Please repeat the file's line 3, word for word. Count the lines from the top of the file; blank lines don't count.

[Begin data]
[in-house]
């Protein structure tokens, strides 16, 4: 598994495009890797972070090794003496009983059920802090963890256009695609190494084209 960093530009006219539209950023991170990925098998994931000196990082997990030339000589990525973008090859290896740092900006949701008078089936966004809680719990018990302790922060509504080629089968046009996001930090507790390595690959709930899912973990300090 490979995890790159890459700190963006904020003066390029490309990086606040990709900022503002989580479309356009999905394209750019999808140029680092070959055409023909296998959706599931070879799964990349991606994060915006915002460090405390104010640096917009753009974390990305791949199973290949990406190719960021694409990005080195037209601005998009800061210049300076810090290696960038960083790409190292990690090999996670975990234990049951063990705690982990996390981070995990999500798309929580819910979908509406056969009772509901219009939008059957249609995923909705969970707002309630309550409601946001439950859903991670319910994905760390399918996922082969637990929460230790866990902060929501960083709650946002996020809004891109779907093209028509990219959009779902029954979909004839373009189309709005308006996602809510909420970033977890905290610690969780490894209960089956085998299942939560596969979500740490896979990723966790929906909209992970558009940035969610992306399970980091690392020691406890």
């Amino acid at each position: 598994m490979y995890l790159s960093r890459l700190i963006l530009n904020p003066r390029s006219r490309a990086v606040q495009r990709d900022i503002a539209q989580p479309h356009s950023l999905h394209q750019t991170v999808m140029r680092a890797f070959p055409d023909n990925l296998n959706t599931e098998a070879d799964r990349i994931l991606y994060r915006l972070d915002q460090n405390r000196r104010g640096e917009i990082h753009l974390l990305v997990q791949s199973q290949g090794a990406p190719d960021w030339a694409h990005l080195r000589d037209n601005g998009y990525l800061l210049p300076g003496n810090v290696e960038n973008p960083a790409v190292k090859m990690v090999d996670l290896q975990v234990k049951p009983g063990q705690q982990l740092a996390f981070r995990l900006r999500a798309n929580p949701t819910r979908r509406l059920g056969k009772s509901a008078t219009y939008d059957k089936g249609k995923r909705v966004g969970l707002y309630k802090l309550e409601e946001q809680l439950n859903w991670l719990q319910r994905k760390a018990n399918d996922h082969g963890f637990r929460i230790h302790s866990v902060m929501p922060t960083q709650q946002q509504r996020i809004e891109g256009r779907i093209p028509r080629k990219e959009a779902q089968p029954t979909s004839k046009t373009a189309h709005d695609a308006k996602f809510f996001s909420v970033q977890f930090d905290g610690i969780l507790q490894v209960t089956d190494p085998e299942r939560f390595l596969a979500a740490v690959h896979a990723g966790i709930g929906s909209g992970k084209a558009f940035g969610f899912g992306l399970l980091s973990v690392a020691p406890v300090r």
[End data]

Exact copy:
């Amino acid at each position: 598994m490979y995890l790159s960093r890459l700190i963006l530009n904020p003066r390029s006219r490309a990086v606040q495009r990709d900022i503002a539209q989580p479309h356009s950023l999905h394209q750019t991170v999808m140029r680092a890797f070959p055409d023909n990925l296998n959706t599931e098998a070879d799964r990349i994931l991606y994060r915006l972070d915002q460090n405390r000196r104010g640096e917009i990082h753009l974390l990305v997990q791949s199973q290949g090794a990406p190719d960021w030339a694409h990005l080195r000589d037209n601005g998009y990525l800061l210049p300076g003496n810090v290696e960038n973008p960083a790409v190292k090859m990690v090999d996670l290896q975990v234990k049951p009983g063990q705690q982990l740092a996390f981070r995990l900006r999500a798309n929580p949701t819910r979908r509406l059920g056969k009772s509901a008078t219009y939008d059957k089936g249609k995923r909705v966004g969970l707002y309630k802090l309550e409601e946001q809680l439950n859903w991670l719990q319910r994905k760390a018990n399918d996922h082969g963890f637990r929460i230790h302790s866990v902060m929501p922060t960083q709650q946002q509504r996020i809004e891109g256009r779907i093209p028509r080629k990219e959009a779902q089968p029954t979909s004839k046009t373009a189309h709005d695609a308006k996602f809510f996001s909420v970033q977890f930090d905290g610690i969780l507790q490894v209960t089956d190494p085998e299942r939560f390595l596969a979500a740490v690959h896979a990723g966790i709930g929906s909209g992970k084209a558009f940035g969610f899912g992306l399970l980091s973990v690392a020691p406890v300090r």